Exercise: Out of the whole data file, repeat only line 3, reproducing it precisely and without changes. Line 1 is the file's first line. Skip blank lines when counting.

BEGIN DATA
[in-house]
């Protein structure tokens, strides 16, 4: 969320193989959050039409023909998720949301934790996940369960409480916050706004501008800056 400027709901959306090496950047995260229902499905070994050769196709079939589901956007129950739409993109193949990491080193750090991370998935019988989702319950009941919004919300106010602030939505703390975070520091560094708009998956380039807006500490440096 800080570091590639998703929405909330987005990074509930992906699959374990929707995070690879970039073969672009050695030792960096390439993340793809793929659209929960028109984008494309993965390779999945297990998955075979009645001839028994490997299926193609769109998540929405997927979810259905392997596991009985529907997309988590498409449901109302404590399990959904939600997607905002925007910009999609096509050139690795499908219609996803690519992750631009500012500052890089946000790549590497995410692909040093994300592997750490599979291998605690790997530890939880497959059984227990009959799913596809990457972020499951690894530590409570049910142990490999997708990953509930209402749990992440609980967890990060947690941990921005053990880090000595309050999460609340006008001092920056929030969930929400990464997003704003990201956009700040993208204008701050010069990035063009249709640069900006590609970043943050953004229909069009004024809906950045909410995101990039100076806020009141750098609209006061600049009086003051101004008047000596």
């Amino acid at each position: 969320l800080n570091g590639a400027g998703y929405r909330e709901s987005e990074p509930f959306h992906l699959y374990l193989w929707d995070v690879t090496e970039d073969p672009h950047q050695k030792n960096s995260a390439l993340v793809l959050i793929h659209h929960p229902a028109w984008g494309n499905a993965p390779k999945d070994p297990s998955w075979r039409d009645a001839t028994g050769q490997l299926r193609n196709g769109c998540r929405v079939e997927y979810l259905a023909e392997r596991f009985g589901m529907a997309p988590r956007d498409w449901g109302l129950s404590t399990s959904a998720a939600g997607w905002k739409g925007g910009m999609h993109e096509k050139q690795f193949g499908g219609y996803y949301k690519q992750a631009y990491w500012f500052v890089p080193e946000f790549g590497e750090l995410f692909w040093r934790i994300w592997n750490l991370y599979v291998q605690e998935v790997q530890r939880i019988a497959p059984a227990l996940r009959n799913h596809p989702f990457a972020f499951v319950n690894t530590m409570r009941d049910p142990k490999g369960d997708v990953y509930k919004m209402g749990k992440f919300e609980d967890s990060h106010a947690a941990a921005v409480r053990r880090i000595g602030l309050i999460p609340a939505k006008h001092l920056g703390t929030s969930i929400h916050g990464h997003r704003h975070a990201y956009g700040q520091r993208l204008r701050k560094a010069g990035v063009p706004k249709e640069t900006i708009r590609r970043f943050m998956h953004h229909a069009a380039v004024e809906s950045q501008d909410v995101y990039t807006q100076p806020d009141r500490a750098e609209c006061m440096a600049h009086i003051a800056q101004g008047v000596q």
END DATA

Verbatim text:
């Amino acid at each position: 969320l800080n570091g590639a400027g998703y929405r909330e709901s987005e990074p509930f959306h992906l699959y374990l193989w929707d995070v690879t090496e970039d073969p672009h950047q050695k030792n960096s995260a390439l993340v793809l959050i793929h659209h929960p229902a028109w984008g494309n499905a993965p390779k999945d070994p297990s998955w075979r039409d009645a001839t028994g050769q490997l299926r193609n196709g769109c998540r929405v079939e997927y979810l259905a023909e392997r596991f009985g589901m529907a997309p988590r956007d498409w449901g109302l129950s404590t399990s959904a998720a939600g997607w905002k739409g925007g910009m999609h993109e096509k050139q690795f193949g499908g219609y996803y949301k690519q992750a631009y990491w500012f500052v890089p080193e946000f790549g590497e750090l995410f692909w040093r934790i994300w592997n750490l991370y599979v291998q605690e998935v790997q530890r939880i019988a497959p059984a227990l996940r009959n799913h596809p989702f990457a972020f499951v319950n690894t530590m409570r009941d049910p142990k490999g369960d997708v990953y509930k919004m209402g749990k992440f919300e609980d967890s990060h106010a947690a941990a921005v409480r053990r880090i000595g602030l309050i999460p609340a939505k006008h001092l920056g703390t929030s969930i929400h916050g990464h997003r704003h975070a990201y956009g700040q520091r993208l204008r701050k560094a010069g990035v063009p706004k249709e640069t900006i708009r590609r970043f943050m998956h953004h229909a069009a380039v004024e809906s950045q501008d909410v995101y990039t807006q100076p806020d009141r500490a750098e609209c006061m440096a600049h009086i003051a800056q101004g008047v000596q």